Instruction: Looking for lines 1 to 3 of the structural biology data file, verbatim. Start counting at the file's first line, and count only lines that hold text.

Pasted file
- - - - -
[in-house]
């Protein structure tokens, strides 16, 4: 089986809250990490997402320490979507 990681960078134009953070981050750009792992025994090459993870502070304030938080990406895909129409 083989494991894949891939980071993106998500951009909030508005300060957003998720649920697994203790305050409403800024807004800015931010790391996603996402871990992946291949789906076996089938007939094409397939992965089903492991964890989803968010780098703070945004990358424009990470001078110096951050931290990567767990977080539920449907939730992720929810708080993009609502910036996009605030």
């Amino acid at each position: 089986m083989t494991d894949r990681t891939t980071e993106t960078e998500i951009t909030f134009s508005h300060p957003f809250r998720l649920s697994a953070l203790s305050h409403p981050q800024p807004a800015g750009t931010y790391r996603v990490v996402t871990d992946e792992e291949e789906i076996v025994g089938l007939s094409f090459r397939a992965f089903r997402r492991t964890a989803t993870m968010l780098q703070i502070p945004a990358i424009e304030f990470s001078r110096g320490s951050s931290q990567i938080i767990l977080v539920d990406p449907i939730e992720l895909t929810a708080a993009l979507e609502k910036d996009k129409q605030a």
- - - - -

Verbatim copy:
[in-house]
């Protein structure tokens, strides 16, 4: 089986809250990490997402320490979507 990681960078134009953070981050750009792992025994090459993870502070304030938080990406895909129409 083989494991894949891939980071993106998500951009909030508005300060957003998720649920697994203790305050409403800024807004800015931010790391996603996402871990992946291949789906076996089938007939094409397939992965089903492991964890989803968010780098703070945004990358424009990470001078110096951050931290990567767990977080539920449907939730992720929810708080993009609502910036996009605030």
């Amino acid at each position: 089986m083989t494991d894949r990681t891939t980071e993106t960078e998500i951009t909030f134009s508005h300060p957003f809250r998720l649920s697994a953070l203790s305050h409403p981050q800024p807004a800015g750009t931010y790391r996603v990490v996402t871990d992946e792992e291949e789906i076996v025994g089938l007939s094409f090459r397939a992965f089903r997402r492991t964890a989803t993870m968010l780098q703070i502070p945004a990358i424009e304030f990470s001078r110096g320490s951050s931290q990567i938080i767990l977080v539920d990406p449907i939730e992720l895909t929810a708080a993009l979507e609502k910036d996009k129409q605030a």